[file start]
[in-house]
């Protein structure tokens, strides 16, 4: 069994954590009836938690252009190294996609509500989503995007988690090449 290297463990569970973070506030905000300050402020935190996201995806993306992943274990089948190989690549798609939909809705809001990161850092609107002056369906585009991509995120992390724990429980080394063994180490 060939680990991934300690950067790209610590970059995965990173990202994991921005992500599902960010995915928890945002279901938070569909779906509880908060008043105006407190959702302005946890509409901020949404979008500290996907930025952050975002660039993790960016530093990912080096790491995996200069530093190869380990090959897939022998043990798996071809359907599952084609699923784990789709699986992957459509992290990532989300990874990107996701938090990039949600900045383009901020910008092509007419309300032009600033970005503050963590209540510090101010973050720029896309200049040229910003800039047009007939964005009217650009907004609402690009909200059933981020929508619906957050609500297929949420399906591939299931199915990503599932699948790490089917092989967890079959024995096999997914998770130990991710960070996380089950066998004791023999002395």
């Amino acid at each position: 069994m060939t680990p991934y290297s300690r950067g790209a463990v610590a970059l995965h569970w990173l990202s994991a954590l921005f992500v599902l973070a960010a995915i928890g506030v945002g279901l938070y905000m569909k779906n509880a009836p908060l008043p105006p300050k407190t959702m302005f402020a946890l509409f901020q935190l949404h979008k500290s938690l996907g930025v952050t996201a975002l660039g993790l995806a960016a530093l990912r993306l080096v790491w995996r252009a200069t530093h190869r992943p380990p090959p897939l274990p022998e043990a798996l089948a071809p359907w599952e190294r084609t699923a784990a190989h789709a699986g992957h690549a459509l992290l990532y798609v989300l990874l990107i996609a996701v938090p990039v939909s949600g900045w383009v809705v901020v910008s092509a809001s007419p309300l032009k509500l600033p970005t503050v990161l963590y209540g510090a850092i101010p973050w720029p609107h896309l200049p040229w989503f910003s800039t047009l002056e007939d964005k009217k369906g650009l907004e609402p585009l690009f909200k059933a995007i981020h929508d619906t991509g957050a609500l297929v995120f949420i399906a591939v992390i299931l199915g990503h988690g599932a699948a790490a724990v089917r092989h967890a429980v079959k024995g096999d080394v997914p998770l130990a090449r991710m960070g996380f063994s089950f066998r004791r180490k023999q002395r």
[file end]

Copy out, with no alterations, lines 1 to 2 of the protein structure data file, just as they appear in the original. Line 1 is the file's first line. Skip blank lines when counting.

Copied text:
[in-house]
């Protein structure tokens, strides 16, 4: 069994954590009836938690252009190294996609509500989503995007988690090449 290297463990569970973070506030905000300050402020935190996201995806993306992943274990089948190989690549798609939909809705809001990161850092609107002056369906585009991509995120992390724990429980080394063994180490 060939680990991934300690950067790209610590970059995965990173990202994991921005992500599902960010995915928890945002279901938070569909779906509880908060008043105006407190959702302005946890509409901020949404979008500290996907930025952050975002660039993790960016530093990912080096790491995996200069530093190869380990090959897939022998043990798996071809359907599952084609699923784990789709699986992957459509992290990532989300990874990107996701938090990039949600900045383009901020910008092509007419309300032009600033970005503050963590209540510090101010973050720029896309200049040229910003800039047009007939964005009217650009907004609402690009909200059933981020929508619906957050609500297929949420399906591939299931199915990503599932699948790490089917092989967890079959024995096999997914998770130990991710960070996380089950066998004791023999002395």